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Academics on the open ocean

Heather Buchanan

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The idea of going to school on a massive cruise liner while visiting foreign nations around the world was the fantastical premise of Disney’s “The Suite Life on Deck.” But exactly such an experience is a reality for students participating in the University of Virginia’s Semester at Sea program.

This fall, seven University of Alabama students set sail on a study abroad experience that will take them to 16 countries around the world in 108 days. Mallory McCarty, a communications intern for Semester at Sea, said the students left Saturday for their academic adventure. Students will be earning course credit while exploring the Atlantic Ocean on their floating campus, the MV Explorer.

“This fall, UA students will make up one of the top most represented universities aboard the MV Explorer and will be joining a shipboard community of 627 students from different universities around the world,” McCarty said.

Semester at Sea’s website describes the MV Explorer as a “modern and safe passenger ship that circumnavigates the globe twice a year and explores a world region each summer.” It boasts a 9,000 volume library, wireless internet and a student union, among other common land-based amenities.

Jonathan Schmitt, a senior majoring in restaurant, hotel and meetings management, is one of seven UA students onboard the MV Explorer this fall. He said he values the eye-opening aspect of the program.

“What I am looking forward to most is getting a glimpse of all the various cultures around the world,” he said. “We’re traveling to 16 unique countries and I will have first-hand view of all of them while traveling to four different continents.”

The program takes advantage of interchangeable classrooms, with field programs in each of the port cities. These outings supplement the classroom material with hands-on experience.

“In my 8 a.m. intro to environmental studies [class], we were told by the professor we had a field excursion together as a class in Rio de Janeiro, Brazil, where we will be hiking to a secluded beach and keeping detailed field notes of the environment where we will be turning in a portfolio of our findings and notes,” Schmitt said.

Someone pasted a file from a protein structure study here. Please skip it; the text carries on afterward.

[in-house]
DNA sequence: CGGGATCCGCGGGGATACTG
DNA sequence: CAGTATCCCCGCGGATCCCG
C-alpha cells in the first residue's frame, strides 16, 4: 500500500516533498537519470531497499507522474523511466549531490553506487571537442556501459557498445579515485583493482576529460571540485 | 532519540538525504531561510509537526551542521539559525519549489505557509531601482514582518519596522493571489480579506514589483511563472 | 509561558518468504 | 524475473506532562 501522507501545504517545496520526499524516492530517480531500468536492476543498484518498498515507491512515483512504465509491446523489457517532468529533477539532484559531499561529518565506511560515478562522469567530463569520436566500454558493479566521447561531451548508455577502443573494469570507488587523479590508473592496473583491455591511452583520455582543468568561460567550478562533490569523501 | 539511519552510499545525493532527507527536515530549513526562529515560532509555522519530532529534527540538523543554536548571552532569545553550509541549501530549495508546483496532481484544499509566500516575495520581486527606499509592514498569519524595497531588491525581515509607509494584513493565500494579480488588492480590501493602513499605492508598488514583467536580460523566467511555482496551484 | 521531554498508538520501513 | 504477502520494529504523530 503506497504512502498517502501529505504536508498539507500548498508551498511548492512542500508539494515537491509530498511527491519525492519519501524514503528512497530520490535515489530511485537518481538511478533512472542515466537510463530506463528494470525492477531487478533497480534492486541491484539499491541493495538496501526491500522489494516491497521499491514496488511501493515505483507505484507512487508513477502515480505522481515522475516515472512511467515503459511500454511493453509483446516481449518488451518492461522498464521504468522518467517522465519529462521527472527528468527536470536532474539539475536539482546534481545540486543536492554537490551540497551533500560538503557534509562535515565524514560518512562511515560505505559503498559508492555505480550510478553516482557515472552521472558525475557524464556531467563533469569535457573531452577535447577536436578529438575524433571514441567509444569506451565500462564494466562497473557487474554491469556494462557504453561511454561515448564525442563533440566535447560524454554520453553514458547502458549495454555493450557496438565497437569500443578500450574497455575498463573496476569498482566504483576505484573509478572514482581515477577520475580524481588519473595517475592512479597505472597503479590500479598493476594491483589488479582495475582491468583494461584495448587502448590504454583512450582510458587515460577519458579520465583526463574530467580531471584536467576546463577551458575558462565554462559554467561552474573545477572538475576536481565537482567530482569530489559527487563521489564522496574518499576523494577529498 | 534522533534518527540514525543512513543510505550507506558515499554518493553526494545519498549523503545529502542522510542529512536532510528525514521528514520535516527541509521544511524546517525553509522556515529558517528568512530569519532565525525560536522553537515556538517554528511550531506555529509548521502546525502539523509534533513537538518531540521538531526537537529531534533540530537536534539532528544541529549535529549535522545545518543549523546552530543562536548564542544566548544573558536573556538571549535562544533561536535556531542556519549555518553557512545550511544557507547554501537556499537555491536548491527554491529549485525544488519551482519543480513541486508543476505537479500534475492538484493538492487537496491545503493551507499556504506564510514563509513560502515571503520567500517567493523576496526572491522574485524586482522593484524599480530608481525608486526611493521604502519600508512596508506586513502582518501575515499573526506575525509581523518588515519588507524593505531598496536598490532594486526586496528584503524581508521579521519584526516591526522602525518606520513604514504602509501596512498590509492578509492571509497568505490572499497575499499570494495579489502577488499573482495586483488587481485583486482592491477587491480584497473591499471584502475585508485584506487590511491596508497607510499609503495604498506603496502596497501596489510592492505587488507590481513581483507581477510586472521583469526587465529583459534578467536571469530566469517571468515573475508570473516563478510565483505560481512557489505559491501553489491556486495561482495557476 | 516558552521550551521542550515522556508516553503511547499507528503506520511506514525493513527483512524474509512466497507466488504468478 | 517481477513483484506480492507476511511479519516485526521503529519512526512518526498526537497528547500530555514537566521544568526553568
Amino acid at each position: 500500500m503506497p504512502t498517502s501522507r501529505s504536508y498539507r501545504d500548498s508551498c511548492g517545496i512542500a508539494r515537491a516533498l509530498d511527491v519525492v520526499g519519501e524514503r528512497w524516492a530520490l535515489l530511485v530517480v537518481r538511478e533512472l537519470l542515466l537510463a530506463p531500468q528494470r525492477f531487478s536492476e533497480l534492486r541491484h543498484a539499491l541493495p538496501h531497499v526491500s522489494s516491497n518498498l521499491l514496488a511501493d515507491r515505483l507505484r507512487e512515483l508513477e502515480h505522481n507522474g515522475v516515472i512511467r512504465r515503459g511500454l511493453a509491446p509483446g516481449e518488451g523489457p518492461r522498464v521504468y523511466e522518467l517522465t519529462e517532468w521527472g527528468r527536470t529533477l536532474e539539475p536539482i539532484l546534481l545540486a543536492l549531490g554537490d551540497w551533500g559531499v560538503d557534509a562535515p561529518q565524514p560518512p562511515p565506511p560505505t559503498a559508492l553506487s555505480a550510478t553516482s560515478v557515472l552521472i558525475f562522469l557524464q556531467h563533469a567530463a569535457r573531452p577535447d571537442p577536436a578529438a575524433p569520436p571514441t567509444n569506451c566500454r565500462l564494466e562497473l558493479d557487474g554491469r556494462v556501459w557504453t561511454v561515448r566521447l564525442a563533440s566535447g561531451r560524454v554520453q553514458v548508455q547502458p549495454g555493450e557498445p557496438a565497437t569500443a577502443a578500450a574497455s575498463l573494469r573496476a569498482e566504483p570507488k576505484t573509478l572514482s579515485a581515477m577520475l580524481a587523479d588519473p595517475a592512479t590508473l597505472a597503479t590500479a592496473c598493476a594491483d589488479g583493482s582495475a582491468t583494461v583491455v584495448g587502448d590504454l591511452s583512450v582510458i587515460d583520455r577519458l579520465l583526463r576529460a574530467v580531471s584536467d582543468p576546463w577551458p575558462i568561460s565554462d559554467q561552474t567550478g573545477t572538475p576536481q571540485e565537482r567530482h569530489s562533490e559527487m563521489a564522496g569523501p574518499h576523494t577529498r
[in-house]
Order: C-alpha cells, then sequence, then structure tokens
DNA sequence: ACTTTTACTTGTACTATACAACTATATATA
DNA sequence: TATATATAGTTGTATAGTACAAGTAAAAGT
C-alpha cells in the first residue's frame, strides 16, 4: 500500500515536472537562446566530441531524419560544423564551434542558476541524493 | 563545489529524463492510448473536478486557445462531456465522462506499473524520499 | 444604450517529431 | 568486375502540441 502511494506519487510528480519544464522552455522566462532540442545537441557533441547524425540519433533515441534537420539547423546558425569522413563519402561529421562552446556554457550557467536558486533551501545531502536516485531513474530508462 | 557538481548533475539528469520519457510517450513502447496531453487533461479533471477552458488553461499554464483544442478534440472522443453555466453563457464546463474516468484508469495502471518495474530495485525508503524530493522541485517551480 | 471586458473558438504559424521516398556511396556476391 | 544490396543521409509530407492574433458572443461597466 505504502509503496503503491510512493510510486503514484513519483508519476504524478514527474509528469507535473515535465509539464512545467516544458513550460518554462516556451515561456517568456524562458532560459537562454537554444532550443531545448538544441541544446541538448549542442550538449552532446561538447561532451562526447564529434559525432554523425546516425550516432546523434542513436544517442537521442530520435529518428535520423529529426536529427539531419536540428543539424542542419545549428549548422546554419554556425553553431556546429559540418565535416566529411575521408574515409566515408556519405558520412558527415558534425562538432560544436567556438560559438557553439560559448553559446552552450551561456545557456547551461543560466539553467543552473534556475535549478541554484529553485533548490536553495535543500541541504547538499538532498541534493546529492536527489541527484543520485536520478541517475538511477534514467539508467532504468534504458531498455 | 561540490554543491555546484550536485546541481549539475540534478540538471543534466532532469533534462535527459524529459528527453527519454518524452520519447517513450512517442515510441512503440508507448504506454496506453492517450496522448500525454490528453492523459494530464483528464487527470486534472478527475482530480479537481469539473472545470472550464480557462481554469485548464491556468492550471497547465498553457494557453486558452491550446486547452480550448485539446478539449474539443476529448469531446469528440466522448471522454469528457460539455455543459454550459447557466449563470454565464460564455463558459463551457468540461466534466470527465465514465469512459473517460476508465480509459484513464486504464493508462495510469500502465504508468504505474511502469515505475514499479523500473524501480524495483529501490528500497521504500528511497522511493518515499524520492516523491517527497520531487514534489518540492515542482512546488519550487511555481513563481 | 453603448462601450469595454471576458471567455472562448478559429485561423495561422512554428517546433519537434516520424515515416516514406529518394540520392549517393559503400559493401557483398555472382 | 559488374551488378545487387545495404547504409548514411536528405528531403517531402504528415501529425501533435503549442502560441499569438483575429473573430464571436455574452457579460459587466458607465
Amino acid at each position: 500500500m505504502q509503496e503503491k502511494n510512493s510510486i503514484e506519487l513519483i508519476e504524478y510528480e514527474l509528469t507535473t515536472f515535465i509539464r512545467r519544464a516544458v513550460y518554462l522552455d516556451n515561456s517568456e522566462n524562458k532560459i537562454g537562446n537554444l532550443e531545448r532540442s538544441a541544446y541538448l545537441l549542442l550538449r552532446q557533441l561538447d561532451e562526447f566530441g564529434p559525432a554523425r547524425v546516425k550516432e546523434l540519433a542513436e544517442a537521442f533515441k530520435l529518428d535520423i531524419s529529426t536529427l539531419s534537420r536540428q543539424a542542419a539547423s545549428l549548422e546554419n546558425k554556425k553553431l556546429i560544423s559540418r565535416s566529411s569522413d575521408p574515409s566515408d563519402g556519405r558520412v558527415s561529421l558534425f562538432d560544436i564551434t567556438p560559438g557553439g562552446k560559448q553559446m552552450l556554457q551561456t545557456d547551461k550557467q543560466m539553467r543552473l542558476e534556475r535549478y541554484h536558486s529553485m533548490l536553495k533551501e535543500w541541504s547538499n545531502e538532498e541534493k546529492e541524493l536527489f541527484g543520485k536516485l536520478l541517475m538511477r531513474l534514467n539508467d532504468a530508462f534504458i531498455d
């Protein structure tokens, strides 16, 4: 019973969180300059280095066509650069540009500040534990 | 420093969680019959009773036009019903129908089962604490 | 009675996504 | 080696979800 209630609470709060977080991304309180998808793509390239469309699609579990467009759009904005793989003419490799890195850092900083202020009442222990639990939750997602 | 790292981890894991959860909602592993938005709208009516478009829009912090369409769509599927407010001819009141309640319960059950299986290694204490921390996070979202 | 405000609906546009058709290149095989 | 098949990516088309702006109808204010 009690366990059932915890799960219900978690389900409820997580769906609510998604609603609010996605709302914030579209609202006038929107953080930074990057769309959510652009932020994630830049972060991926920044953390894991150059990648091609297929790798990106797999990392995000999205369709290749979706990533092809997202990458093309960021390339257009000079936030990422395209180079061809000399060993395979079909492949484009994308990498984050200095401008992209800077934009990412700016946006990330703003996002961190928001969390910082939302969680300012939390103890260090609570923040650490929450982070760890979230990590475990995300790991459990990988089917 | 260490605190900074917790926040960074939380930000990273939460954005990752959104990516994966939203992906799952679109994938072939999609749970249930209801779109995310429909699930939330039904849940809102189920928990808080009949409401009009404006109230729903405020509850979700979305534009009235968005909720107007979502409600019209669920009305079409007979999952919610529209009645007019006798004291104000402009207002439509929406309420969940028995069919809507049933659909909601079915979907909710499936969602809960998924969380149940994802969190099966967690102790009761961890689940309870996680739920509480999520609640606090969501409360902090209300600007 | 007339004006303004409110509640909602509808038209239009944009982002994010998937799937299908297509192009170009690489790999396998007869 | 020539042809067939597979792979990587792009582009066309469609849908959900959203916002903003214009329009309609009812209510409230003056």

While trekking around the world, communication will be limited for students in the program. As part of their fees, students are allotted just 125 minutes of free internet time during their 108 days of travel, with additional minutes costing 30 cents each. Internet data plans are also available for purchase. Schmitt said he was worried about the lack of connection but is beginning to appreciate unplugging from technology.

“It was something I thought I was going to struggle with, but it’s actually nice not having social media or technology to distract myself with and having real conversations with my fellow students,” he said.

According to the Semester at Sea website, applicants to the program are required to complete an application and pay an application fee. Under most conditions, applicants must be full-time students with at least one full term under their belts and a minimum 2.75 GPA. They must also submit a short essay with their application. Students participating in Semester at Sea are enrolled as “visiting students” of The University of Virginia. Credits earned are transferred from UVA to the student’s university.

Carson Seeley graduated in May 2014 and is representing the University on the MV Explorer. As a post-graduate program participant, she praised the integrated community aboard the ship.

“The atmosphere is amazing,” Seeley said. “It is definitely different than a typical school where you walk into a room and go sit with your ‘clique.’ During meals people will go sit at a random table and introduce themselves. … It is like that all day, everywhere you go.”

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Academics on the open ocean